Katy Area Chamber of Commerce holds legislative update forum

By R. Hans Miller | News Editor
Posted 4/1/21

The Katy Area Chamber held a community discussion with State Representative Mike Schofield, R – Katy, and Austin Arceneaux, district director for State Senator Joan Huffman, R – Houston, …

This item is available in full to subscribers.

Please log in to continue

Log in

Katy Area Chamber of Commerce holds legislative update forum

Posted

The Katy Area Chamber held a community discussion with State Representative Mike Schofield, R – Katy, and Austin Arceneaux, district director for State Senator Joan Huffman, R – Houston, joined area leaders for an update on Texas’ 87th Legislative Session. The discussion was moderated by Robert Long, Raise Your Hand Texas’s regional advocacy director for West Houston.

“(Raise Your Hand Texas is) completely nonpartisan, so we don’t endorse or we don’t go against – we just make sure that the right voices for public education are connected with our lawmakers,” Long said. “And so, in this space, we just really wanted to create a space for our elected officials to be able to come in and give you guys an in-person update.”

The event which was organized by the Katy Area Chamber of Commerce and held at one of Katy’s newest restaurants, Pearl & Vine, covered a range of topics including the recent winter storm, redistricting, bail reform and other important topics.

Arceneaux said Huffman is chair of the redistricting committee which oversees the process which lays out the physical boundaries of each of the state’s legislative districts. However, Arceneaux said that, while redistricting is usually handled during the main legislative session, a special session will likely be needed this fall due to the U.S. Census Bureau’s delayed reporting caused by the COVID-19 pandemic. However, Arceneaux said he expected that the districts that represent the Katy area and the rest of the west side of Houston would see additional seats in the legislature.

“The good thing is that there has been so much growth in the state of Texas, specifically out here on the west side of Houston that we are anticipating your (gaining some additional) seats,” Arceneaux said.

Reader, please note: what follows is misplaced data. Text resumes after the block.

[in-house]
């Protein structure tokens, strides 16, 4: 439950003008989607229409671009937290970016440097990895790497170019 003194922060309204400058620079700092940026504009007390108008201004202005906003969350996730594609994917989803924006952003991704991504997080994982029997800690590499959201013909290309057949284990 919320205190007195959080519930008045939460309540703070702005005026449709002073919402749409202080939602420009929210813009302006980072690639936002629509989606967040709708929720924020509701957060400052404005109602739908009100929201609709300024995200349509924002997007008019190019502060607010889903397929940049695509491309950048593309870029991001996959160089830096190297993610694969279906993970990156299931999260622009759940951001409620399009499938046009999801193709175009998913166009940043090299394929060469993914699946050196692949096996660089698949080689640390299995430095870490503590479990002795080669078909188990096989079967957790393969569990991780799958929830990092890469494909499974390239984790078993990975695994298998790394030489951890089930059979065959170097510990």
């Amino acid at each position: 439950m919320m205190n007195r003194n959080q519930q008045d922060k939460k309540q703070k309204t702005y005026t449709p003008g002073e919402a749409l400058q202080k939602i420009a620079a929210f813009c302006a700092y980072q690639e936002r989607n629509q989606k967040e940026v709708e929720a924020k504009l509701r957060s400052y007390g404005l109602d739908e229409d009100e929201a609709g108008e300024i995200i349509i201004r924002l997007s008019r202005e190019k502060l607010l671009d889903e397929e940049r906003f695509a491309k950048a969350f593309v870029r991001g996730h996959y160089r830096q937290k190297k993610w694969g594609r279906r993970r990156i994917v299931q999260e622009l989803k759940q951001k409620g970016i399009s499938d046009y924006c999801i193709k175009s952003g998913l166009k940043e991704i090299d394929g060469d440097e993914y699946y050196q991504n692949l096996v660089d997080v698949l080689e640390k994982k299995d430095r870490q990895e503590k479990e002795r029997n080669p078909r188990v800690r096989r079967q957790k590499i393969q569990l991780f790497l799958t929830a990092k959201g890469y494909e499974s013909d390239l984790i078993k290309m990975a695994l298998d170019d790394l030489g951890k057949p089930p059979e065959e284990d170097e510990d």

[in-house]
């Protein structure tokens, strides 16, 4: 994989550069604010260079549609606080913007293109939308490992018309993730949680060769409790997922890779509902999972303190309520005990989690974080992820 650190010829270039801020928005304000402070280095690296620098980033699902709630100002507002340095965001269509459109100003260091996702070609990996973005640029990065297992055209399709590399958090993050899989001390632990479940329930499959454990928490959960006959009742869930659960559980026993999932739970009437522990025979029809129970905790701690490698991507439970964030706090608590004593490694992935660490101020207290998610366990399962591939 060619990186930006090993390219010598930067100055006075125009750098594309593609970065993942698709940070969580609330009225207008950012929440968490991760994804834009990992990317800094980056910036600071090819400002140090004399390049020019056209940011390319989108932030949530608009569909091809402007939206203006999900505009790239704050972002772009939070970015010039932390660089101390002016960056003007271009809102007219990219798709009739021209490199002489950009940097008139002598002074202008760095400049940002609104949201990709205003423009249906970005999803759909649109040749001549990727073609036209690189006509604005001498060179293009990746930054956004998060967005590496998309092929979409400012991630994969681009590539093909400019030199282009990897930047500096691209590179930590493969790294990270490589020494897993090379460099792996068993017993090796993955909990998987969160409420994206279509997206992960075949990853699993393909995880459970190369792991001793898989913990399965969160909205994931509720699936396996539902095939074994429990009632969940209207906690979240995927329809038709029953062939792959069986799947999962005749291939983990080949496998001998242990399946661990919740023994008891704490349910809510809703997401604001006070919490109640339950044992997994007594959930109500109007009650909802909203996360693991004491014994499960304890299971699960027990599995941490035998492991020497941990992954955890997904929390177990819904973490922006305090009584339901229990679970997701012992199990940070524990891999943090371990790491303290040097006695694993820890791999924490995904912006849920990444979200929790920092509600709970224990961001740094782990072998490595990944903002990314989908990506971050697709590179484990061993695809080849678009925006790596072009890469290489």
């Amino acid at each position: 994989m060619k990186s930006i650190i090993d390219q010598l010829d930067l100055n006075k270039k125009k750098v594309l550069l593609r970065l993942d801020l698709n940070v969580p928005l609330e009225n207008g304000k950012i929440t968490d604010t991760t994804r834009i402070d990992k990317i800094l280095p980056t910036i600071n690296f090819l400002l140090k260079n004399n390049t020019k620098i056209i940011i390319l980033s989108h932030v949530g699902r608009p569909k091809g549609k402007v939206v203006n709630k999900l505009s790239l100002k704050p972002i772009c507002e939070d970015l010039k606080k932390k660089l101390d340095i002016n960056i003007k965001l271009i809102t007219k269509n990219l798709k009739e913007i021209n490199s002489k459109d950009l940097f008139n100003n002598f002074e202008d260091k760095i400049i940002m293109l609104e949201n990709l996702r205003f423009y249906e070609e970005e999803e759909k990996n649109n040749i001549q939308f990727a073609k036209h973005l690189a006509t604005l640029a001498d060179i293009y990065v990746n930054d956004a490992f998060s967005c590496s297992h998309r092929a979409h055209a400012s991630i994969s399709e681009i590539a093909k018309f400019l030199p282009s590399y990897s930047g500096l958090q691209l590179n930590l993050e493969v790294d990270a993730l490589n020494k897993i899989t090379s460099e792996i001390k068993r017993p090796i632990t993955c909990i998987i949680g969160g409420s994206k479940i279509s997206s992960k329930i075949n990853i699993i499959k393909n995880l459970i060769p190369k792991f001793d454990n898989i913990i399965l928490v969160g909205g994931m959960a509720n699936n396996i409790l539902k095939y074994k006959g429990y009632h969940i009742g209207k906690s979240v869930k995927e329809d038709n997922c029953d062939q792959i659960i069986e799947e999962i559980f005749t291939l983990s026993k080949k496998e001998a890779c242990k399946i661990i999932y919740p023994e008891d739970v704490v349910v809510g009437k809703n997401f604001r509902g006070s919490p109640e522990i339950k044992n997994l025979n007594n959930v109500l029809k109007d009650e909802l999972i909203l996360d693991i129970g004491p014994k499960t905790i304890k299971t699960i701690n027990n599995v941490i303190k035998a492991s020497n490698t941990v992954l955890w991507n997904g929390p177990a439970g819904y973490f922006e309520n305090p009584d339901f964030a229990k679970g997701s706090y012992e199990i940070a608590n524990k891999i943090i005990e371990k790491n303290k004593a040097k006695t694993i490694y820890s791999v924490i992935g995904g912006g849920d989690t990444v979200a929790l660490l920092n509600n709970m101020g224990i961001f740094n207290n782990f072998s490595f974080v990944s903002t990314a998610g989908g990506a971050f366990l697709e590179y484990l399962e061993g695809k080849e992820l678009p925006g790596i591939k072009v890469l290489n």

Huffman is also paying close attention to the issues with repricing electricity after Winter Storm Uri led to what many Texans consider price gouging by ERCOT and the Public Utility Commission as well as private electrical providers, Arceneaux said. She is hopeful that efforts in Austin will lead to relief for Texans.

Senate Bills 21 and 23 are also high on Huffman’s agenda, Arceneaux said. SB 21 is a bail reform bill that would ensure dangerous prisoners at risk of reoffending, especially violent offenders, would remain in jail while awaiting sentencing rather than being let out of jail on personal recognizance.

“We’ve worked with Houston Crimestoppers and Houston Crimestoppers has told us that now over 100 individuals in Houston have lost their lives to folks who are repeat violent offenders out on PR bonds,” Arceneaux said.

Huffman has also filed SB 23 which is known as the Back the Blue Act which would require a vote by residents before any city could reduce funding police departments beyond a percentage of citywide budget cuts.

Huffman continues to be an advocate for the fight against human trafficking, Arceneaux said, which is something Schofield also said he wants law enforcement across the state – especially the Houston area which is known as a hub – to continue fighting.   

Schofield said he has filed a bill to help elderly Texans with rising property tax bills. The goal of the bill, he said, was to lock the maximum cost of seniors’ property tax bills the year they turn 65 so that their increasing values do not drive them out of their homes. As land values increase, so do tax bills, he said, and that can cause older Texans to have to move because they can no longer afford property taxes.

Schofield also said he had proposed HB 3241 which would prevent the government from shutting down businesses during emergencies without compensating them for their losses. In most instances, the government cannot take from a property owner without compensation. The law, he said, was unclear about shutting businesses down, so he is working to clarify that.

“We can use (emergency authority), but we have to pay,” Schofield said. “I have a bill that says if the government feels the need to shut your business down or tell your customers they can’t come or so limit your business that you can’t effectively function, they have to pay.”

Comments

No comments on this story | Please log in to comment by clicking here
Please log in or register to add your comment